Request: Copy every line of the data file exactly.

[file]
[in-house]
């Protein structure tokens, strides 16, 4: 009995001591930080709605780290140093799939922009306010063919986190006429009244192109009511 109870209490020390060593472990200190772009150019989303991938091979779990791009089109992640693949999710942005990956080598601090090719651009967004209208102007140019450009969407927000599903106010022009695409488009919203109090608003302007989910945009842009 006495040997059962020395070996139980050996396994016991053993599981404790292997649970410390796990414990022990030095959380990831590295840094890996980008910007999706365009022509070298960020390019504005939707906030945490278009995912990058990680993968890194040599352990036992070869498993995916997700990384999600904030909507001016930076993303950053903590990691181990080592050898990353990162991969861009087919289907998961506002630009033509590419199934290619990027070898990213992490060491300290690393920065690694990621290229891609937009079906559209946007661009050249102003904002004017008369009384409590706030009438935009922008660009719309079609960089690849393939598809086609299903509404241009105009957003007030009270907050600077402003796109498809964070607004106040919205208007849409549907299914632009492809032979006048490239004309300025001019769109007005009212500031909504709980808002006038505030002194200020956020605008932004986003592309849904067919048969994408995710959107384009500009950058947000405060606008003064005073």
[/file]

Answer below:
[in-house]
């Protein structure tokens, strides 16, 4: 009995001591930080709605780290140093799939922009306010063919986190006429009244192109009511 109870209490020390060593472990200190772009150019989303991938091979779990791009089109992640693949999710942005990956080598601090090719651009967004209208102007140019450009969407927000599903106010022009695409488009919203109090608003302007989910945009842009 006495040997059962020395070996139980050996396994016991053993599981404790292997649970410390796990414990022990030095959380990831590295840094890996980008910007999706365009022509070298960020390019504005939707906030945490278009995912990058990680993968890194040599352990036992070869498993995916997700990384999600904030909507001016930076993303950053903590990691181990080592050898990353990162991969861009087919289907998961506002630009033509590419199934290619990027070898990213992490060491300290690393920065690694990621290229891609937009079906559209946007661009050249102003904002004017008369009384409590706030009438935009922008660009719309079609960089690849393939598809086609299903509404241009105009957003007030009270907050600077402003796109498809964070607004106040919205208007849409549907299914632009492809032979006048490239004309300025001019769109007005009212500031909504709980808002006038505030002194200020956020605008932004986003592309849904067919048969994408995710959107384009500009950058947000405060606008003064005073």